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|Title:||A simulation-based study on human factors in maritime associated with errors and failures during navigation||Authors:||Tan, Ken Kok Whye||Keywords:||DRNTU::Engineering||Issue Date:||2018||Abstract:||The studies of human factors in maritime are not new and have been analysed in marine accidents investigation for years. While the aviation industry had been vigorously pursuing research for human factors for decades due to the high-risk nature of flying, stakeholders in the maritime domain could not see the urgency for pursuing such research. This project aims to study human errors and failures during navigating using a full-scale maritime vessel simulator. To assist in data collection, an electroencephalogram (EEG) device, a brain-wave monitoring tool will be utilised to capture and record brain activity signals from the experiment subjects. EEG-based signals such as emotion, workload and stress are analysed and compared between four harbour pilots on different missions with different scenarios. The hypothesis in this experiment proposed that subjects will experience negative emotion, high mental workload and high stress levels when performing difficult tasks at various event points of the missions. MATLAB and Python are used to process the raw EEG signals into readable data for analysis. Following which, the stress levels will be mapped with emotion and workload levels using an algorithm. The emotion, workload and stress data will be analysed using a 4 second window 1 second step shift to obtain the 1-minute intervals for analysis along with the captured video recordings of the simulation missions. A total of 4 subjects participated in this experiment, each with a different mission and scenario lasting approximately 60 minutes. The study found that the 1-minute intervals data have some correlation to the demands of the respective simulation mission. As such, the results validated the studies of previous research as well as the potential use of EEG monitoring tool in the maritime industry. With EEG technology, its uses can be further explored into practical applications for instructors and trainers alike. This creates the possibility for all stakeholders to identify and promote suitably experienced candidates to their next career grades.||URI:||http://hdl.handle.net/10356/74504||Rights:||Nanyang Technological University||Fulltext Permission:||restricted||Fulltext Availability:||With Fulltext|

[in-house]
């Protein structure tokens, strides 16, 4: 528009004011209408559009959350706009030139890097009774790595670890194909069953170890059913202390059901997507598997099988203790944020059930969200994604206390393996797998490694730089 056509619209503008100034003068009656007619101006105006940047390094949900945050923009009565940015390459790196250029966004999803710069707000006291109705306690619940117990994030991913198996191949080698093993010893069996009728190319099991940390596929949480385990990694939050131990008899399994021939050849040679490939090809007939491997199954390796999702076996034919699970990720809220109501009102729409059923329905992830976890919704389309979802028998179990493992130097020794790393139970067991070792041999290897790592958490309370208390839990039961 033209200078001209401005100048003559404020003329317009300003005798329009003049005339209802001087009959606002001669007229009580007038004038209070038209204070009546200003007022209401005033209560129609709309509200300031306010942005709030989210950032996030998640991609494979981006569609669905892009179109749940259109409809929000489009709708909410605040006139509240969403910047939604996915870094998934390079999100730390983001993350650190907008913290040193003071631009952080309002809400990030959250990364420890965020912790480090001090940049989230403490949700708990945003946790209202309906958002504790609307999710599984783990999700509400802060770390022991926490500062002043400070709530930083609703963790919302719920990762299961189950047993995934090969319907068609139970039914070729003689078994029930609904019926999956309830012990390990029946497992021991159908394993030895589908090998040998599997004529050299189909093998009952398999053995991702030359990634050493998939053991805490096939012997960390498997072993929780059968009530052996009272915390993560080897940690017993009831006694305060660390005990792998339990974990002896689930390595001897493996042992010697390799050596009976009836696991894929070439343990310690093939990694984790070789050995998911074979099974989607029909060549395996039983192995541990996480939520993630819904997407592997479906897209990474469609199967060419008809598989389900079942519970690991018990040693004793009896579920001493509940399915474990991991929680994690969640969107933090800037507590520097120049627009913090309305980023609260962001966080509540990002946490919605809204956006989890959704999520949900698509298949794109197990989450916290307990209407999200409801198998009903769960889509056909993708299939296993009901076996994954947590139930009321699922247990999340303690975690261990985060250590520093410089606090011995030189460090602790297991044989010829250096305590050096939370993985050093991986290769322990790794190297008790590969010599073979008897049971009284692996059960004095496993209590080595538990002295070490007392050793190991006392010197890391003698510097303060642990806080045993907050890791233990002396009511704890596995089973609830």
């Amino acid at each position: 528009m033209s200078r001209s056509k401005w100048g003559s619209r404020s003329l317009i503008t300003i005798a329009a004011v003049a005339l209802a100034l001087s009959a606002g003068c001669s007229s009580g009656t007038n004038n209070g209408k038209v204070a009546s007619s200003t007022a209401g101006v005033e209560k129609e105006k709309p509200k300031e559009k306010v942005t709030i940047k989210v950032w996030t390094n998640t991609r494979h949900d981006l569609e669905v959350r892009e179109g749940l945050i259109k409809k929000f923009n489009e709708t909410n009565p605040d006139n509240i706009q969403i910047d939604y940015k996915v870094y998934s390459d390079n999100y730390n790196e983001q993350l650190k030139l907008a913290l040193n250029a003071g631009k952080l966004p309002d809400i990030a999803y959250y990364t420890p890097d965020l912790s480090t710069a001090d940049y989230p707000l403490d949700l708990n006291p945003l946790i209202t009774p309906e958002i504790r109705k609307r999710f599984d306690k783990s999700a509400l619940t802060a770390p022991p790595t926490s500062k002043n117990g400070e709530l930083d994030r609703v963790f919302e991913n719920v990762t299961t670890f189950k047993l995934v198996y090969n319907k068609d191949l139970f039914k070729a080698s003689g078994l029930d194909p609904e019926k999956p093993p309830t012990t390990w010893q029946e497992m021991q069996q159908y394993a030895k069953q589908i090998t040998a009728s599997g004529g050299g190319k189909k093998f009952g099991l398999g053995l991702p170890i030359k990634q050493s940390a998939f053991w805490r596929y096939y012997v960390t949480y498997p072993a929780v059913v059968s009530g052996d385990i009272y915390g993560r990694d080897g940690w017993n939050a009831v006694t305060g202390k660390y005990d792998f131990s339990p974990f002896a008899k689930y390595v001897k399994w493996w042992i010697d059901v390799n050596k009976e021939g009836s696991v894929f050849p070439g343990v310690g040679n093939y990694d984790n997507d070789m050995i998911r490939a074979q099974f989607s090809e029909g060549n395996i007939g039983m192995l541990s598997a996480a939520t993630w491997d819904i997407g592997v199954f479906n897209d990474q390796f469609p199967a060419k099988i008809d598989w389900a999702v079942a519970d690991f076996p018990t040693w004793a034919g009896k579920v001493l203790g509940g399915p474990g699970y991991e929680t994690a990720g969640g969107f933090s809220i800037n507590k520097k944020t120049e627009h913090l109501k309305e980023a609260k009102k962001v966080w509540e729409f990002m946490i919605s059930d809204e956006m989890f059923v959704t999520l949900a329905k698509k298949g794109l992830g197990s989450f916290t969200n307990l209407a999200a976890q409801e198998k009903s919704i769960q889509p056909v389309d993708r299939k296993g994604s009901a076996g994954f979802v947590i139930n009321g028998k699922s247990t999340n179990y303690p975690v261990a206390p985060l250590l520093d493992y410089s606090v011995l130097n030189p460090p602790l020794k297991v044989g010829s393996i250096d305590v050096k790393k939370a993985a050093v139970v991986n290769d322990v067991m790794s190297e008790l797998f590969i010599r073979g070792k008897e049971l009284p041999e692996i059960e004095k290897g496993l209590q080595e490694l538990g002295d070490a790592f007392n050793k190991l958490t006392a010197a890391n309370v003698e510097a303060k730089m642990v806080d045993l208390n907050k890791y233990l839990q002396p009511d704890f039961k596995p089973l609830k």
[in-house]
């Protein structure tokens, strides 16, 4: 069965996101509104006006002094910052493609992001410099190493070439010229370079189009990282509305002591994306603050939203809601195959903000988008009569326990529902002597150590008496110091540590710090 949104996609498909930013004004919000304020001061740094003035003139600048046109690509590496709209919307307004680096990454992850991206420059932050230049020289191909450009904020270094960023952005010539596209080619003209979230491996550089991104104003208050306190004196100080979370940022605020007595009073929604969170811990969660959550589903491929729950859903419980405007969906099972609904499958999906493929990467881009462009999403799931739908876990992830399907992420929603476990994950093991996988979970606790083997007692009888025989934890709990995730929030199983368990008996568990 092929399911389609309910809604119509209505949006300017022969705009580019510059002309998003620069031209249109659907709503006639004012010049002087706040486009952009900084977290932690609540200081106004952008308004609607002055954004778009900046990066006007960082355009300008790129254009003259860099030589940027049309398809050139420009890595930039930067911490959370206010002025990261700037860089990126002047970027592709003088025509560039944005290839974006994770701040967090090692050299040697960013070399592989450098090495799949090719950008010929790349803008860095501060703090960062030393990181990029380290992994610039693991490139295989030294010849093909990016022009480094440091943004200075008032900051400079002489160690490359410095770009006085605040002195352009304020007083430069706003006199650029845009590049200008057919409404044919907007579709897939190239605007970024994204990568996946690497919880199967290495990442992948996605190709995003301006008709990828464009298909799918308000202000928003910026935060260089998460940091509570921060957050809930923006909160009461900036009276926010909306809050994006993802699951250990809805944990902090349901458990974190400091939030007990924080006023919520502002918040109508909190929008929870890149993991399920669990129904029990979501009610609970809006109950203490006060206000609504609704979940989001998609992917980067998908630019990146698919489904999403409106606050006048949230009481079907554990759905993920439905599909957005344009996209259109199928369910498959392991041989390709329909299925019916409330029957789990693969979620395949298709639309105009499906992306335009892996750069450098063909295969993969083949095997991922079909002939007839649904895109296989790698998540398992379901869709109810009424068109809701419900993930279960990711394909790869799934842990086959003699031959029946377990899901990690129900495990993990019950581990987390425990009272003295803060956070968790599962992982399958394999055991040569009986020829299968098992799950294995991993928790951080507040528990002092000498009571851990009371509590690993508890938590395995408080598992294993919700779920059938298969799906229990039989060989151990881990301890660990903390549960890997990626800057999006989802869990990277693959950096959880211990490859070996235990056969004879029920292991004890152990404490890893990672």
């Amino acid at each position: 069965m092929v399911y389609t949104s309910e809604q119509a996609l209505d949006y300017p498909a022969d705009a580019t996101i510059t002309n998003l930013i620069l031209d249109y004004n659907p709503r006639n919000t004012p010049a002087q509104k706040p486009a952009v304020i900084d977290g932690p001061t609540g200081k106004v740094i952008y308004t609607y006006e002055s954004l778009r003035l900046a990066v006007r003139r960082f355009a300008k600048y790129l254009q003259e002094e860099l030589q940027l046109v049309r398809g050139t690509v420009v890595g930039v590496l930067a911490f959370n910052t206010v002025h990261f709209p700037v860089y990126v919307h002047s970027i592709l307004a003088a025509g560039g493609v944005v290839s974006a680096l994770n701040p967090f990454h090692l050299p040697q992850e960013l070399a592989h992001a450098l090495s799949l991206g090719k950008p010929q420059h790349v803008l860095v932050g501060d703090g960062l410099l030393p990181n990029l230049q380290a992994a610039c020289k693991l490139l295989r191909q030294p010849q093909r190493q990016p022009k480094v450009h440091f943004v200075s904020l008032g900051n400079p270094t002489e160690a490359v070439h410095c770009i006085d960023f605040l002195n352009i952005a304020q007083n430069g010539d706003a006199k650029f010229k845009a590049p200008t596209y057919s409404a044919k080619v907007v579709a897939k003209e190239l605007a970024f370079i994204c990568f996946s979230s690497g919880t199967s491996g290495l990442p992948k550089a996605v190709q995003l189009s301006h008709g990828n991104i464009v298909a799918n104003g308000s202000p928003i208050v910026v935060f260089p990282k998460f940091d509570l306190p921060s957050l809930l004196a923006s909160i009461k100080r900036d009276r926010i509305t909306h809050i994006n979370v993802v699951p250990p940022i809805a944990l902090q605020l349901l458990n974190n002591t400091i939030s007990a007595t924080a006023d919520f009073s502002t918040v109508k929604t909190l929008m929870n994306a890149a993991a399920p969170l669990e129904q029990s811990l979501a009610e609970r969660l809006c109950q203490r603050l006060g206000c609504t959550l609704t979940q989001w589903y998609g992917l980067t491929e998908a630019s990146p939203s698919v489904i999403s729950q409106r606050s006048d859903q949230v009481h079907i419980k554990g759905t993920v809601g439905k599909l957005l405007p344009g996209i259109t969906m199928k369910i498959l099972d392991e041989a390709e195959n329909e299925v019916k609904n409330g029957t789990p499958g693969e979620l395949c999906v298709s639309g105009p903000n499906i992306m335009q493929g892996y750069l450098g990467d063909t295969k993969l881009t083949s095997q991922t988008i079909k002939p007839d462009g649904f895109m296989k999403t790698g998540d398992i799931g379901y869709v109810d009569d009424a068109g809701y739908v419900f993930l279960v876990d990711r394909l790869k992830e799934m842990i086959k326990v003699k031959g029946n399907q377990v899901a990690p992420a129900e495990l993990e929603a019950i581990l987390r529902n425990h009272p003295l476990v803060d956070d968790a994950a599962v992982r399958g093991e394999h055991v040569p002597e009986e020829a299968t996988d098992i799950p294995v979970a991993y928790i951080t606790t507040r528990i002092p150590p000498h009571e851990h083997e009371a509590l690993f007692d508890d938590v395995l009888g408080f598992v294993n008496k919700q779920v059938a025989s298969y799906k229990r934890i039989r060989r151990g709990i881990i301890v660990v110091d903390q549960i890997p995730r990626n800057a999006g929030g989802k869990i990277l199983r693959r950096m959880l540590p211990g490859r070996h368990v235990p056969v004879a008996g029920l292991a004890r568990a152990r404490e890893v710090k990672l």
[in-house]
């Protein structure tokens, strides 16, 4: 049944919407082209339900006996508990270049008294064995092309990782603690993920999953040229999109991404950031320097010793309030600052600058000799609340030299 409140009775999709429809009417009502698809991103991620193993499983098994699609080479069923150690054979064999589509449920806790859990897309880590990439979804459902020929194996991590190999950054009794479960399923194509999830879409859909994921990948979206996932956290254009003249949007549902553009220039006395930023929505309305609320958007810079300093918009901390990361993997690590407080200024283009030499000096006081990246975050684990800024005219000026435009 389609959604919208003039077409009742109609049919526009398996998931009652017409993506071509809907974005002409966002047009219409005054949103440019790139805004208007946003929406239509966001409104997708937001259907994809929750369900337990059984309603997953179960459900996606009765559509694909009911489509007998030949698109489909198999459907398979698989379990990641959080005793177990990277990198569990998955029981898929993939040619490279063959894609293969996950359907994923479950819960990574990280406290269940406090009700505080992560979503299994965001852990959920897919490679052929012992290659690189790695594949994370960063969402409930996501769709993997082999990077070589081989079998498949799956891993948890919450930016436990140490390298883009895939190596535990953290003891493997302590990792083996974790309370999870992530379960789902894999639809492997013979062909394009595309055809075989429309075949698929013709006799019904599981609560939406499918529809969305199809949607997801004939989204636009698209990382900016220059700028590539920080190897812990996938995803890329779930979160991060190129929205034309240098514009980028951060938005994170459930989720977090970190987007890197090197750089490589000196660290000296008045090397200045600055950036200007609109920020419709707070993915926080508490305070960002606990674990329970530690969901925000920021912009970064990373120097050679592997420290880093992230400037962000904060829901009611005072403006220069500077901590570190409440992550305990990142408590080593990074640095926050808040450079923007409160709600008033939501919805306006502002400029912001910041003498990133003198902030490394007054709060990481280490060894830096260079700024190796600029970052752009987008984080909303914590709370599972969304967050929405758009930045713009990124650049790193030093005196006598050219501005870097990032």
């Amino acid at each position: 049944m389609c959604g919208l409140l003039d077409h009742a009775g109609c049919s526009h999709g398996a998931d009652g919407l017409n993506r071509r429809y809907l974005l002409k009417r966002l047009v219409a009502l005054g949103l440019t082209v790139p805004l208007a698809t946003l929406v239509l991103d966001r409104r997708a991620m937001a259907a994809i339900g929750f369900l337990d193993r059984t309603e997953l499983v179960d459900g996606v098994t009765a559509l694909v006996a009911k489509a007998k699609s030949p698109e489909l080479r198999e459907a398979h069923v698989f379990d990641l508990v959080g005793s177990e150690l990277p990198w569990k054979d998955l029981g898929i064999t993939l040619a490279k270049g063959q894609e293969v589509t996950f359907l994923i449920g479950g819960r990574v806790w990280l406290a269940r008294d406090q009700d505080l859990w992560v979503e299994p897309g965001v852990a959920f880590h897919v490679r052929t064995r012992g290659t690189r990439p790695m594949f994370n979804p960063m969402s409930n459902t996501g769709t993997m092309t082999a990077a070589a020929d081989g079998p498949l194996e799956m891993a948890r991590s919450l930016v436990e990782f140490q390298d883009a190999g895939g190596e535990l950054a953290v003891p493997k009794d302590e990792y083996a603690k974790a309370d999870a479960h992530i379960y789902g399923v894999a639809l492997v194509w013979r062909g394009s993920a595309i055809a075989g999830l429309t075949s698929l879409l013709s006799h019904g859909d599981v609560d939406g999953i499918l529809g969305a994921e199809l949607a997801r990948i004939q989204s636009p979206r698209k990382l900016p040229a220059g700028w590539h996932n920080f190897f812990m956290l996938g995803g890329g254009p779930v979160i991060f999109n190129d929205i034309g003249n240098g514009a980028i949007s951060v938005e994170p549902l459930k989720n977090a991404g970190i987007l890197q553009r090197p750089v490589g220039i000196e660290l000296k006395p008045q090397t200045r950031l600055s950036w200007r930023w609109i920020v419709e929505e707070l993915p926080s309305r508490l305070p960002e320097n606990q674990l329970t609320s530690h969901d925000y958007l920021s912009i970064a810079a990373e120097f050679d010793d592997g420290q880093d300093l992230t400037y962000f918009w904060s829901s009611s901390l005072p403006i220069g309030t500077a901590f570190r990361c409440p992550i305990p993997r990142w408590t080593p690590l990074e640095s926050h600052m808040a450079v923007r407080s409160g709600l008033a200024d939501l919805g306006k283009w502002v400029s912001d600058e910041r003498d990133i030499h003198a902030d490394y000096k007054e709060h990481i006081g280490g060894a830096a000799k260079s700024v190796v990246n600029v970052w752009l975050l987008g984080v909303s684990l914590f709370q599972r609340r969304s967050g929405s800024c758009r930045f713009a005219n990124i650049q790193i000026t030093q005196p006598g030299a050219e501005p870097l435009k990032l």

|Appears in Collections:||MAE Student Reports (FYP/IA/PA/PI)|
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